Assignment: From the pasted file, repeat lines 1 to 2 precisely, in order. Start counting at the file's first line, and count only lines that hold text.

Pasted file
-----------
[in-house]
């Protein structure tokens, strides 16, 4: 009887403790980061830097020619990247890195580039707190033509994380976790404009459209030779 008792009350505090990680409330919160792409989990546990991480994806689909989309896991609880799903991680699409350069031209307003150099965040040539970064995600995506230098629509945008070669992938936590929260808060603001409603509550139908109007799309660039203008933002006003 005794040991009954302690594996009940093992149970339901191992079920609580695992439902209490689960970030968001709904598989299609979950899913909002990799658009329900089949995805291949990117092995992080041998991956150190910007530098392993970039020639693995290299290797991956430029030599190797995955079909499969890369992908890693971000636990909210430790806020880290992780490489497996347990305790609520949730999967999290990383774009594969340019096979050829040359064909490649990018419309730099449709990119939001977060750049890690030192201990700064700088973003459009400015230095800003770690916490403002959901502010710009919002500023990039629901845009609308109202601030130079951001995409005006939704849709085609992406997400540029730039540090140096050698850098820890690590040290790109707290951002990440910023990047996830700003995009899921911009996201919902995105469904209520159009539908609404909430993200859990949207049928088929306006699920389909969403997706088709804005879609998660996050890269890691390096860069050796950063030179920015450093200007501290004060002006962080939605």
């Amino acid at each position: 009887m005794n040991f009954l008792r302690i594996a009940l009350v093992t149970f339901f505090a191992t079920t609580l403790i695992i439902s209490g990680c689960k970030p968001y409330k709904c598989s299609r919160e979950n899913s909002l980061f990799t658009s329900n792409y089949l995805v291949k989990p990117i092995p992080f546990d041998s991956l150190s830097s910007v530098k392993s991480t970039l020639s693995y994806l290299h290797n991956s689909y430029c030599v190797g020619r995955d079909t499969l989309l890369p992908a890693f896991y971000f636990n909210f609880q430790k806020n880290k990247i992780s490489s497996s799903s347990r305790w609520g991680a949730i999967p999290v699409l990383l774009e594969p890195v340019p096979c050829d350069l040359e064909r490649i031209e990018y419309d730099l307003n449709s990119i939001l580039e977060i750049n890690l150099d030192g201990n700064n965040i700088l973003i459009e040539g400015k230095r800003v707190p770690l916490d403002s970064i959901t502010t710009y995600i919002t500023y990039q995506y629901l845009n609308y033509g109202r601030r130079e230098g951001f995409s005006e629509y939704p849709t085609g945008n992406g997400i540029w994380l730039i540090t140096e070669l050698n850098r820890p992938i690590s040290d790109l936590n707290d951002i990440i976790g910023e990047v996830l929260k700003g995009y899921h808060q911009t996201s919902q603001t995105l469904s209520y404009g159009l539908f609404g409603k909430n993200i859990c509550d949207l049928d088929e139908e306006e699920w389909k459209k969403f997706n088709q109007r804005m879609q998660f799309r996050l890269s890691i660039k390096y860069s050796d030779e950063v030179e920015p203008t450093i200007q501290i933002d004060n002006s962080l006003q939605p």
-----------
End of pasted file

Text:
[in-house]
């Protein structure tokens, strides 16, 4: 009887403790980061830097020619990247890195580039707190033509994380976790404009459209030779 008792009350505090990680409330919160792409989990546990991480994806689909989309896991609880799903991680699409350069031209307003150099965040040539970064995600995506230098629509945008070669992938936590929260808060603001409603509550139908109007799309660039203008933002006003 005794040991009954302690594996009940093992149970339901191992079920609580695992439902209490689960970030968001709904598989299609979950899913909002990799658009329900089949995805291949990117092995992080041998991956150190910007530098392993970039020639693995290299290797991956430029030599190797995955079909499969890369992908890693971000636990909210430790806020880290992780490489497996347990305790609520949730999967999290990383774009594969340019096979050829040359064909490649990018419309730099449709990119939001977060750049890690030192201990700064700088973003459009400015230095800003770690916490403002959901502010710009919002500023990039629901845009609308109202601030130079951001995409005006939704849709085609992406997400540029730039540090140096050698850098820890690590040290790109707290951002990440910023990047996830700003995009899921911009996201919902995105469904209520159009539908609404909430993200859990949207049928088929306006699920389909969403997706088709804005879609998660996050890269890691390096860069050796950063030179920015450093200007501290004060002006962080939605």